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November, 2006


Stories of C Street And Beyond
By Jeanette Pontacq

I was only off the plane for a few hours recently, from an extended stay in the Pyrenees, when I heard the local street noise about 1) most of the Giacomini cows being sold to a Merced operation and 2) the extensive repairs done on the ranch levees. Even in my jet lag, I could understand that taking the cows away was a part of the original purchase deal with the Park Service. But I still have not figured out why the levees were repaired at this point.
As I understand it, trucks began hauling dirt and rock at 7:00 a.m. one day in mid-October and ended about 7 p.m., non-stop. In the end, a Cat was used to level the levees into place. The repairs seemed "rushed" to most people who noticed it. Why? If the area is to become a "renewed wetland" in 2007, with Papermill Creek being able to spread out again, rather than flood the Levee Road homes, why were the old levees repaired and made stronger???

Flooding last winter along the Levee Road was so bad that Point Reyes Station itself was cut off from the southern approach via Highway One because of deep water that even covered the green bridge. Levee Road residents lost cars, gardens, water damage to their houses, just for starters! Although worse than usual, last winter's flooding was nothing new since the creek was "controlled" by dikes and levees to allow ranching on the wetlands. I remember hearing of insurance woes from old residents like Jack Long because of the constant flooding. Insurance companies get kind of testy when they find themselves paying off over and over for the same problem of flooding in the same place!

Could it be that the Giacomini Trust renewed the levees at this point, even as the cows left for new pastures, because they know something the rest of us do not? Let's remember that the fate of C Street in Point Reyes Station is still up for grabs for serious development by the same Giacomini Trust. Remember the attempt to do a crazy land swap between the National Park Service and the Giacomini Trust, in order to give back a continuous landmass along C Street for market-rate development or a concentrated feedlot? Remember how upset most of the townspeople became at the idea? Remember the Park Service going back to the drawing board on the issue after receiving so many outraged letters from locals? Remember that we have not heard a word from them since on the issue?

I understand that at least one Levee resident went to Don Neubacher, Superintendant of the Point Reyes National Seashore, to ask about the repaired levees and get some answers. After all, the Park Service is now the owner of those levees! I'm told that Neubacher, as usual, just shined her on, not wanting to comment or get involved. Why? I could, of course, offer an opinion: it really doesn't make sense to spend the money to reinforce the levees along Papermill Creek unless, by doing so, one also reinforces and protects nearby potential Giacomini Trust lands along C Street designated for development. Could it be that a deal has been struck between the Park Service bureaucrats and the Giacomini Trust to make the contiguous parcels along C Street available to the Trust for development? I cannot say yes or no at this point, but it does seem logical, no matter how many official denials come forth. It may be that the residents of the Levee road are being sacrificed to continued flooding in order to protect coming investments in development on soft, filled lands adjacent to C Street. Not good.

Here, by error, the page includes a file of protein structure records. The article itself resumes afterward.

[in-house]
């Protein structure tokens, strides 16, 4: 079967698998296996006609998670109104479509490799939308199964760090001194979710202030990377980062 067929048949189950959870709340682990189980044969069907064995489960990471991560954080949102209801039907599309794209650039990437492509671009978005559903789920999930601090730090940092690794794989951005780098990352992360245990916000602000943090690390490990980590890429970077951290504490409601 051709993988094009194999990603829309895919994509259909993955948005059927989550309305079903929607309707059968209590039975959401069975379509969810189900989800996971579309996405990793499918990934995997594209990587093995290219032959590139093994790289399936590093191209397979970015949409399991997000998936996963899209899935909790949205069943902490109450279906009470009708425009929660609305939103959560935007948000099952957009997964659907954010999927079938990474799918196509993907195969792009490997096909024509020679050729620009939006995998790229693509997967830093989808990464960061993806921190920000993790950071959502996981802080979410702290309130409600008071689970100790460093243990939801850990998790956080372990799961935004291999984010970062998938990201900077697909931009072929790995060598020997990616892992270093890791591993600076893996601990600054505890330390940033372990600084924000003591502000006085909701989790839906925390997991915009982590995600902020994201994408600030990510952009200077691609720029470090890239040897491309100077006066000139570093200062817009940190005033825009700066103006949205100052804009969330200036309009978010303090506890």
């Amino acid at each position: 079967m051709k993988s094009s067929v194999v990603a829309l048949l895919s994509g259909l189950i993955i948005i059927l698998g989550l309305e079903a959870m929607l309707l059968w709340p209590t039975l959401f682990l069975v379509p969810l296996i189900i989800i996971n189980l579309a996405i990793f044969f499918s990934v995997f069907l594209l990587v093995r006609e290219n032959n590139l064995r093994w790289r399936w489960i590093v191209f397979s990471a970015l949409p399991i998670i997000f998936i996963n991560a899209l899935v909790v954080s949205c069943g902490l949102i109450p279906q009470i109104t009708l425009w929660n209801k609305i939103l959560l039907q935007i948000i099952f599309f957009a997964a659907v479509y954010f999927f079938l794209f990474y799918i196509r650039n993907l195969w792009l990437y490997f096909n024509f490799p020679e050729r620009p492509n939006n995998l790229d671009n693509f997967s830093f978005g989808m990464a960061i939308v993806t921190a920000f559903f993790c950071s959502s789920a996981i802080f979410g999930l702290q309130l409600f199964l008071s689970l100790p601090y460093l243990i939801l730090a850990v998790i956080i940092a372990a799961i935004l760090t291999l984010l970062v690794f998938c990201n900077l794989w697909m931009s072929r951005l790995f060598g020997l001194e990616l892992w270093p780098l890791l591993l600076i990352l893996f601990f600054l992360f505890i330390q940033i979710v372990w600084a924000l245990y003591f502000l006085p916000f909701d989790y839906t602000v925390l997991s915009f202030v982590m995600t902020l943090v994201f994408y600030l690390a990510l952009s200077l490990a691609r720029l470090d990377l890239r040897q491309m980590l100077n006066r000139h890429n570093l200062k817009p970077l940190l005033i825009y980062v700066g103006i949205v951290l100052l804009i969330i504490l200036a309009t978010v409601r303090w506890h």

Should either the Giacomini Trust or the National Park Service wish to offer counter opinions and explanations of why the levees were repaired and reinforced, I offer this space to them to do so! I think the town of Point Reyes, along with others who have long supported the conversion of the ranch back to the original wetlands, would appreciate some clarity and up-front dialogue instead of the constant silence and stonewalling.

MOVING ONÉ I would like to mention how important it is to remember the past. I believe Santayana once said that if we forget the past, we are doomed to repeat it. Coincidentally, earlier this year, I began a project of recording Life Stories of older West Marin residents. Life Stories come in all flavors. They are not just about personal anecdotes, but can even provide a historic photograph of a place long ago or even not so long ago. Our memories have been dumbed down in recent yearsÉ Americans in general seem to have short and faulty memories at best. So it is important to make an effort to remember the past and get the true story of what happened "back then" to make our world of West Marin what it is today.

For example, through the recordings done so far, I now know who nice Al Armanino was and how he lost his land near the present Dance Palace through a bit of local chicanery back 50+ years ago I have stories about the old, common septic system for Third Street in town back 36 years + ago. It was in what is now considered Giacomini property along C Street. The communal septic lines seem to have been built by Joe Gomez. How they were destroyed and the land "taken" for cows (cows that had broken the terra cotta pipes put in by Gomez) could be of major interest in any legal challenges to proposed development there.

Life Stories can also be historically enhanced, or disproved, by official documentation. The end result can offer us all a true and validated history of our town and the area. It may not be the official myth story, but I guarantee it will be more interesting, lively and real. Stay tuned.

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